Although my main idea for the project is to look at dead flies and insects in food bowls, while researching to look at similar works I also started expanding into looking at the idea of disgusting humour. I think the main appeal of the idea of a fake fly in the bottom of a bowl is the base instinct of knowing that you’re witnessing something disgusting, and that you instinctively feel repulsed by (flies being repulsive to humans at the best of times, let alone dead and in your food which you are eating and has already been inside your mouth), but then contrasted by the relief of realising or knowing that it isn’t real and will not do any harm to you. I think it is this that causes you to find the situation funny, and there have been plenty of studies done linking laughter to anxiety and a release of tension. I think this is best exemplified in objects where the psychological link we make to the object directly contrasts the function, so in this instance the idea of filth and bacteria which would usually be a cause for you to avoid or stop eating a food, directly built into an object which is designed to contain food. Other humorous examples I’ve found are
A soap shaped like a dog turd, something which we would usually avoid making direct skin contact with at all costs because of it’s filthy and germ ridden nature, but in this instance is necessary in order to make your hands clean. I think this is probably the best example of this that I have found as it contrasts so perfectly between it’s function and it’s associations.
While not such a direct association as the turd-soap, I find this toilet shaped mug both clever and funny, making an association that never would have occurred to me with the colour of a cup of tea and filthy toilet water. It shows how important context can be, and that putting the dark coloured water into the context of a toilet gives it a completely different association. However I think this is far less “disgusting”, probably due to the change in scale of the toilet breaking the illusion of the context change, and therefore making it easier for us to recognise that it is not in fact dirty toilet water.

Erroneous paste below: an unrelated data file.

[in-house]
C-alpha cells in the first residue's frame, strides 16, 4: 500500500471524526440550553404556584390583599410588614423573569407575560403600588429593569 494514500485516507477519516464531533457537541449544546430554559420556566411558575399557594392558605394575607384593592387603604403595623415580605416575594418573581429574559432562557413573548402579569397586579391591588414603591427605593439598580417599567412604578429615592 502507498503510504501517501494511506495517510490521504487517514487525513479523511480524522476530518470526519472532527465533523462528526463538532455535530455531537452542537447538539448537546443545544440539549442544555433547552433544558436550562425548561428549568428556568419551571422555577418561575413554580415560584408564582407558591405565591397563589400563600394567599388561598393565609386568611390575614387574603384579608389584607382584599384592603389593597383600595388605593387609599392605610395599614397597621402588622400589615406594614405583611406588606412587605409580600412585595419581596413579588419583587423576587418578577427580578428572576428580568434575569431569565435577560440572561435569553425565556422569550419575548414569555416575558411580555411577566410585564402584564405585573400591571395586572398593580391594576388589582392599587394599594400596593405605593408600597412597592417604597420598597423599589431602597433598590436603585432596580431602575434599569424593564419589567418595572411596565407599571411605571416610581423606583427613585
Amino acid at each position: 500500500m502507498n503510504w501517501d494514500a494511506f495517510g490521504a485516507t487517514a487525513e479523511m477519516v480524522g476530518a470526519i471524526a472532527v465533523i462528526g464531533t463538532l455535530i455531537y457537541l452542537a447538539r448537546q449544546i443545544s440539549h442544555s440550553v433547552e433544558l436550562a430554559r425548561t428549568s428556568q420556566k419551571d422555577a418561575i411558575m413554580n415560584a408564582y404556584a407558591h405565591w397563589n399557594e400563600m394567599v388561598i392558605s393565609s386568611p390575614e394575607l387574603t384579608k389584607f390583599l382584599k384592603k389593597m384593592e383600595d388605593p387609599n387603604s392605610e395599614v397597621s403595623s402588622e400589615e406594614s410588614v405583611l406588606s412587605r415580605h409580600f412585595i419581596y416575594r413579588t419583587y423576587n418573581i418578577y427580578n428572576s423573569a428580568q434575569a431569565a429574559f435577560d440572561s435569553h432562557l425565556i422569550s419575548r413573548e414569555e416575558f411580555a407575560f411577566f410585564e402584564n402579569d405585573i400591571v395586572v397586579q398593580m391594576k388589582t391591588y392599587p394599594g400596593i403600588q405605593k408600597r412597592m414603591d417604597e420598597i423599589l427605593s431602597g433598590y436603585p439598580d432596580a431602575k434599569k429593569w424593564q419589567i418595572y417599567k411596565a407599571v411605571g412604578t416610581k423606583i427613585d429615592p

I think what amuses me most about this picture is the absurdist element of trying to use a fair of fish for flip flops. Everything about this image is ridiculous, imagining how a person would balance on the slippery fish, the sound that they would make slapping along the ground, the smell as they start to decay, they are just completely unfunctional in every sense. However I don’t think this quite hits upon the idea of disgust, as I don’t think dead fish are something we immediately associate with disgust. Perhaps if they were more obviously rotting, as rotting fish is widely considered a disgusting smell, but these fish look too similar to live fish which we have no issue with.
This image however goes in the opposite direction, with it being entirely based on disgust, but then having no real functional element. What made the fish sandals funny is while they were “unfunctional” in the sense that they fulfilled their purpose so poorly as to be ridiculous, it was ridiculous because you could imagine a scenario in which they were being used. These “shoes” however do not in fact have any function at all, and while disgusting as images they do not engage the viewer, you do not imagine trying to place your foot inside it and use it as a shoe, it is disgusting simply because it is feces, and while the laces add to the narrative of the image it does not make it funny. These two pictures go to show that its a fine balance between disgust and function that makes an item humorous.
Looking at these two pieces by Kina Ceramic Design, they are good examples of my idea. However, I would say that the very deliberate way in which the insects are laid out across the plate, in almost a pattern with ants walking in a line across one side, with various other insects in groups elsewhere, detracts from the illusion of it being “real”. Not only this but the insects aren’t necessarily technically accurate, and strike me as being more “drawings of insects” than accurate representations of insects themselves which I tried to capture in my drawings for my bowls in France.